SC: The first song that I wrote for someone, that’s a good question! I think the very first song that I wrote for someone else was this girl I went to The Young Performers Theater Camp with. It’s so many people that went there who are doing great things like Suzanne Christine, but there was this pop artist who was a friend of mine named Angela Devine who also went to CAPA as well. She might have been the first person I wrote a song for and I think I was about maybe 18. Like I said, I was writing before that, but that was the first time I was writing for someone and involving their input to it. When you’re writing songs by yourself you don’t really get that feedback. I was just writing, singing, and recording everything that I was doing, but to write for someone else is definitely a different feeling.
TK: What’s the most challenging thing when writing songs for other people?
SC: I think it’s challenging when you don’t get a chance to spend some time talking to that person and getting to know them. I actually had a not great experience with that. I was living in L.A. at the time and I was working with a known artist and that’s when I learned you have to fail a couple of times before you can succeed. I working on this record for her with another writer while this artist was in the studio. The other writer and I were excited to make this record for her but she was kind of her in her own little world. Then when we presented it, she was like “I would never say that, no, that’s not for me,” and my heart was so crushed. I think I went home and cried, because this was an artist that I looked up to and watched growing up. That broke my heart. But it didn’t stop me because to me it was a lesson. You know my advice to anybody that is a writer going into a studio with an artist at the same time is to talk to them. Get an idea of who they are, what they’re going, and how they feel. You got to know how they’re feeling in order to know what you’re going to talk about for that person.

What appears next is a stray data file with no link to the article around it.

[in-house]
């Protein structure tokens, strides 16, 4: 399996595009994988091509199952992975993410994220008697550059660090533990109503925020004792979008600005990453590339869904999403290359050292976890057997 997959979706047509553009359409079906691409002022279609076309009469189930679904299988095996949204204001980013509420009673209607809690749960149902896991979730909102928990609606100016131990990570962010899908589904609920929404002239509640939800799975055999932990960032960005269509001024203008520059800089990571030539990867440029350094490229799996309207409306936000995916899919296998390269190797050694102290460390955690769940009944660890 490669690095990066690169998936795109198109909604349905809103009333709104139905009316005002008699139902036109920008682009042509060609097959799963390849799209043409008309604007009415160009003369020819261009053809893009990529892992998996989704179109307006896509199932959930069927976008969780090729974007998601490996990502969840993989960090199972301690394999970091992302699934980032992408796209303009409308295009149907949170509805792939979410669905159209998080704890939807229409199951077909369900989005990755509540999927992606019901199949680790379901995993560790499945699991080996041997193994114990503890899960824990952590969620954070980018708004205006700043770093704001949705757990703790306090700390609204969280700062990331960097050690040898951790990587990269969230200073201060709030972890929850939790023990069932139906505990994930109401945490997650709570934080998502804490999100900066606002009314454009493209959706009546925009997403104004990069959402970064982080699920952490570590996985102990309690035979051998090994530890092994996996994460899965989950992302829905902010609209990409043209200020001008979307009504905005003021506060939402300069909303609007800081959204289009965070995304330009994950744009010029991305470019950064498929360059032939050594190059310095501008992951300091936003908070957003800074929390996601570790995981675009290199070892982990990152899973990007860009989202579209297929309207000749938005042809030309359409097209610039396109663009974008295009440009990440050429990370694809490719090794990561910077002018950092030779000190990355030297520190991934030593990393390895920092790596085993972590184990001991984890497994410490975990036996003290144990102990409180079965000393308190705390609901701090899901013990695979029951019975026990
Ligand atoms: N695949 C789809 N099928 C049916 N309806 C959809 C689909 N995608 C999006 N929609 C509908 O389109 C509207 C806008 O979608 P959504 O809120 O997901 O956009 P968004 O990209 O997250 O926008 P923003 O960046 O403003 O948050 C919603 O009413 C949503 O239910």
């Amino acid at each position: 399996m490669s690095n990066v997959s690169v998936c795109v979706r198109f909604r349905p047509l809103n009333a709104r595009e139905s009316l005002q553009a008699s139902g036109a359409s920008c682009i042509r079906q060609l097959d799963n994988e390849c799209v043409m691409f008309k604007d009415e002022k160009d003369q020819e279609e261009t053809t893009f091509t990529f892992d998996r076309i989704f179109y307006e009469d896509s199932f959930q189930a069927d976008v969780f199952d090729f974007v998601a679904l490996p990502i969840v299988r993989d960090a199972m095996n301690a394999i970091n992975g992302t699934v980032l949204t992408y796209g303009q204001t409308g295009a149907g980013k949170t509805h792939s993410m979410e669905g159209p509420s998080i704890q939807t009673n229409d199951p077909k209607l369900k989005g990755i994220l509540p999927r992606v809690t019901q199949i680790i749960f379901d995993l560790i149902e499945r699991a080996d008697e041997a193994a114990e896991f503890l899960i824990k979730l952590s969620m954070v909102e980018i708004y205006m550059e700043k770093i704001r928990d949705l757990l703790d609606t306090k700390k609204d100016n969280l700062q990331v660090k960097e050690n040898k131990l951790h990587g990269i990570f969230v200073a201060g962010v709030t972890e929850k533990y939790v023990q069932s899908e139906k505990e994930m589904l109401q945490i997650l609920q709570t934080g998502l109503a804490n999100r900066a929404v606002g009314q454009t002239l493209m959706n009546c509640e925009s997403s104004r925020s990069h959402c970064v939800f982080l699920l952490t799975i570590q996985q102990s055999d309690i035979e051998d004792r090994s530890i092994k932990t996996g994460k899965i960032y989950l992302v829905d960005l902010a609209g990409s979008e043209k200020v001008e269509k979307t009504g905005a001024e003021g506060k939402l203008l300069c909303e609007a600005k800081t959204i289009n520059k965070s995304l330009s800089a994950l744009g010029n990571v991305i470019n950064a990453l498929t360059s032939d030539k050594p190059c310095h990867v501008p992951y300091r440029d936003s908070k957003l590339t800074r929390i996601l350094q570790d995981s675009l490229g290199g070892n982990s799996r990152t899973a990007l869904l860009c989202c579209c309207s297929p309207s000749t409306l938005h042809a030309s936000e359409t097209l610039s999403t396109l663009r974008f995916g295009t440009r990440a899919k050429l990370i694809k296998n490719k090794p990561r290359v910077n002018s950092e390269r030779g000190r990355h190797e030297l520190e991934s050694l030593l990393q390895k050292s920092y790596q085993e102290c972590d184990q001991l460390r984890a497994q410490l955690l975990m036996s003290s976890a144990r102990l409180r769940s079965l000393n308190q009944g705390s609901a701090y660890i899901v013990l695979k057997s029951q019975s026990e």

TK: Your talent also contributed to Beano’s debut project Just Beano. How did you two link up to work together?
SC: Oh my God, I’ve known Beano since he was 12. That’s the cool thing about it is that I know him so it was easy writing songs for him. I actually used to date his cousin [laughs] and we all spent time together. We all basically grew up together like high school days, he would literally come to my house and this was way before anyone knew him the way they know him now. We would just be in my mom’s house working on songs, getting tracks from producers and I would write to them. I would either send them to him or tell him to come by and sing them for him and that’s exactly the same thing that happened with the Just Beano project.
TK: Do you enjoy writing songs for others more than writing songs for yourself?
SC: Oh, yes! This project is the first thing that I’ve ever released as me, Stephanie, and who I am. Usually, I’m just writing for other people or working on records for them to be pitched. What I noticed, which is so interesting, is when I’m writing for myself it comes more so from a place of hurt and pain and I tend to get the most creative for me when in pain or something life-changing has happened. Writing for Beano is fun and that’s easy. [laughs] I actually like writing for men because it feels happier, it feels like I’m saying things that I want him to say to me. “Monday Morning” is like, everybody hates Monday, so imagine a song all about me the woman and you’re going to make me feel good and I ain’t even mad that it’s Monday because of how good my man makes me feel. So that’s easy for me to do and I also wrote “What My Ex Do” on the project and the single that came after the project “Feel Good Love.” I can be more fun and creative when writing for men and I enjoy it more.
TK: Two years later after the release of Just Beano you dropped your own debut EP Face It. What was the process like of working on your own project instead of on someone else’s?